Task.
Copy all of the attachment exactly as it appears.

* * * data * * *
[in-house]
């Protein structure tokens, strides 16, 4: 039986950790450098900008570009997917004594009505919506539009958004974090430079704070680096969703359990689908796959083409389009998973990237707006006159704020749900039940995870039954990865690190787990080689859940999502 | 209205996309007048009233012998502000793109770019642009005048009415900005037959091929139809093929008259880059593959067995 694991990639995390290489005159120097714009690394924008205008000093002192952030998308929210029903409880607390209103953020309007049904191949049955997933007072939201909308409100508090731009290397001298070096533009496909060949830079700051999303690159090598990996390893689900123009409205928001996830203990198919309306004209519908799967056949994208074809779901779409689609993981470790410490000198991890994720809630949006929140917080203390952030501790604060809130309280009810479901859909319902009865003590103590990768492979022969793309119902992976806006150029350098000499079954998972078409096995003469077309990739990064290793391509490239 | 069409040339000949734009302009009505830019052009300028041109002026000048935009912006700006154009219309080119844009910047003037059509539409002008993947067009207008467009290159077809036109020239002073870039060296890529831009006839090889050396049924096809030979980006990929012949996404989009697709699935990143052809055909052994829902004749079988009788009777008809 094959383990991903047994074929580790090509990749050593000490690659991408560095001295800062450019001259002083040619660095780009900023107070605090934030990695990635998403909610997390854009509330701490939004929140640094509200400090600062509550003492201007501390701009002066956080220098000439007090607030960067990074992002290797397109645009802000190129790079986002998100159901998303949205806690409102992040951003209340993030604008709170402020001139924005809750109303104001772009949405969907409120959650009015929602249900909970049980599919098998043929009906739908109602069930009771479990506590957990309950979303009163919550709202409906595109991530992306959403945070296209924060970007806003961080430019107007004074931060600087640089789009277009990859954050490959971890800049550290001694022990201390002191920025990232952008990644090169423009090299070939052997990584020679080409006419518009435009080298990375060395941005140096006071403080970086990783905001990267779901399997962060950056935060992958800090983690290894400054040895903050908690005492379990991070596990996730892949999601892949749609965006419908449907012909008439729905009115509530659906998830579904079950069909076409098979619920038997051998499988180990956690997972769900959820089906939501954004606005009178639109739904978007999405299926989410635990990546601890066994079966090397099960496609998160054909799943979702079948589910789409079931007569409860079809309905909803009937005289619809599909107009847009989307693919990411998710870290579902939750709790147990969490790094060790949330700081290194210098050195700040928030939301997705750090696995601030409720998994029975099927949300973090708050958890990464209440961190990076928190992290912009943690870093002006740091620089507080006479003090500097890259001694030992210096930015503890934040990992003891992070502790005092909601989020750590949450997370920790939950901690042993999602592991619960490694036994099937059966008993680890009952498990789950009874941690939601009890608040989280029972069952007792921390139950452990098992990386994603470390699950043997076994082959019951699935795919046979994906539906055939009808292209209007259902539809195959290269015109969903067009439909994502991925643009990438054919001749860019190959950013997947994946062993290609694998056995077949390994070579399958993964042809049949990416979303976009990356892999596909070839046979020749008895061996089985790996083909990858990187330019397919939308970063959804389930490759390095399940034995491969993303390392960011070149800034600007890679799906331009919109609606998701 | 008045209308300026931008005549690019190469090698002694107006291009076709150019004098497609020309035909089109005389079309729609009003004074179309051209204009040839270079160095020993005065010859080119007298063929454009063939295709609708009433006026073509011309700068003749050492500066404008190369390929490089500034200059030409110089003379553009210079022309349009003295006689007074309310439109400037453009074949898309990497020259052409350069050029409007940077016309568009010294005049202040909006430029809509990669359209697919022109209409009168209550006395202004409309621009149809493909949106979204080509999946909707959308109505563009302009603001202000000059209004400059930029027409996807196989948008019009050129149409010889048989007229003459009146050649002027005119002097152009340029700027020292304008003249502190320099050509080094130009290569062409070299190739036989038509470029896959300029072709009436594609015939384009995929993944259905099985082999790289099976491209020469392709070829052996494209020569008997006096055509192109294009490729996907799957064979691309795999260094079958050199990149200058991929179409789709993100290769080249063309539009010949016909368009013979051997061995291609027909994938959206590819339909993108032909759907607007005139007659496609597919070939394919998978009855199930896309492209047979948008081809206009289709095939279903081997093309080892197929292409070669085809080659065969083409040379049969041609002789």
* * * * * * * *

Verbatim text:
[in-house]
């Protein structure tokens, strides 16, 4: 039986950790450098900008570009997917004594009505919506539009958004974090430079704070680096969703359990689908796959083409389009998973990237707006006159704020749900039940995870039954990865690190787990080689859940999502 | 209205996309007048009233012998502000793109770019642009005048009415900005037959091929139809093929008259880059593959067995 694991990639995390290489005159120097714009690394924008205008000093002192952030998308929210029903409880607390209103953020309007049904191949049955997933007072939201909308409100508090731009290397001298070096533009496909060949830079700051999303690159090598990996390893689900123009409205928001996830203990198919309306004209519908799967056949994208074809779901779409689609993981470790410490000198991890994720809630949006929140917080203390952030501790604060809130309280009810479901859909319902009865003590103590990768492979022969793309119902992976806006150029350098000499079954998972078409096995003469077309990739990064290793391509490239 | 069409040339000949734009302009009505830019052009300028041109002026000048935009912006700006154009219309080119844009910047003037059509539409002008993947067009207008467009290159077809036109020239002073870039060296890529831009006839090889050396049924096809030979980006990929012949996404989009697709699935990143052809055909052994829902004749079988009788009777008809 094959383990991903047994074929580790090509990749050593000490690659991408560095001295800062450019001259002083040619660095780009900023107070605090934030990695990635998403909610997390854009509330701490939004929140640094509200400090600062509550003492201007501390701009002066956080220098000439007090607030960067990074992002290797397109645009802000190129790079986002998100159901998303949205806690409102992040951003209340993030604008709170402020001139924005809750109303104001772009949405969907409120959650009015929602249900909970049980599919098998043929009906739908109602069930009771479990506590957990309950979303009163919550709202409906595109991530992306959403945070296209924060970007806003961080430019107007004074931060600087640089789009277009990859954050490959971890800049550290001694022990201390002191920025990232952008990644090169423009090299070939052997990584020679080409006419518009435009080298990375060395941005140096006071403080970086990783905001990267779901399997962060950056935060992958800090983690290894400054040895903050908690005492379990991070596990996730892949999601892949749609965006419908449907012909008439729905009115509530659906998830579904079950069909076409098979619920038997051998499988180990956690997972769900959820089906939501954004606005009178639109739904978007999405299926989410635990990546601890066994079966090397099960496609998160054909799943979702079948589910789409079931007569409860079809309905909803009937005289619809599909107009847009989307693919990411998710870290579902939750709790147990969490790094060790949330700081290194210098050195700040928030939301997705750090696995601030409720998994029975099927949300973090708050958890990464209440961190990076928190992290912009943690870093002006740091620089507080006479003090500097890259001694030992210096930015503890934040990992003891992070502790005092909601989020750590949450997370920790939950901690042993999602592991619960490694036994099937059966008993680890009952498990789950009874941690939601009890608040989280029972069952007792921390139950452990098992990386994603470390699950043997076994082959019951699935795919046979994906539906055939009808292209209007259902539809195959290269015109969903067009439909994502991925643009990438054919001749860019190959950013997947994946062993290609694998056995077949390994070579399958993964042809049949990416979303976009990356892999596909070839046979020749008895061996089985790996083909990858990187330019397919939308970063959804389930490759390095399940034995491969993303390392960011070149800034600007890679799906331009919109609606998701 | 008045209308300026931008005549690019190469090698002694107006291009076709150019004098497609020309035909089109005389079309729609009003004074179309051209204009040839270079160095020993005065010859080119007298063929454009063939295709609708009433006026073509011309700068003749050492500066404008190369390929490089500034200059030409110089003379553009210079022309349009003295006689007074309310439109400037453009074949898309990497020259052409350069050029409007940077016309568009010294005049202040909006430029809509990669359209697919022109209409009168209550006395202004409309621009149809493909949106979204080509999946909707959308109505563009302009603001202000000059209004400059930029027409996807196989948008019009050129149409010889048989007229003459009146050649002027005119002097152009340029700027020292304008003249502190320099050509080094130009290569062409070299190739036989038509470029896959300029072709009436594609015939384009995929993944259905099985082999790289099976491209020469392709070829052996494209020569008997006096055509192109294009490729996907799957064979691309795999260094079958050199990149200058991929179409789709993100290769080249063309539009010949016909368009013979051997061995291609027909994938959206590819339909993108032909759907607007005139007659496609597919070939394919998978009855199930896309492209047979948008081809206009289709095939279903081997093309080892197929292409070669085809080659065969083409040379049969041609002789």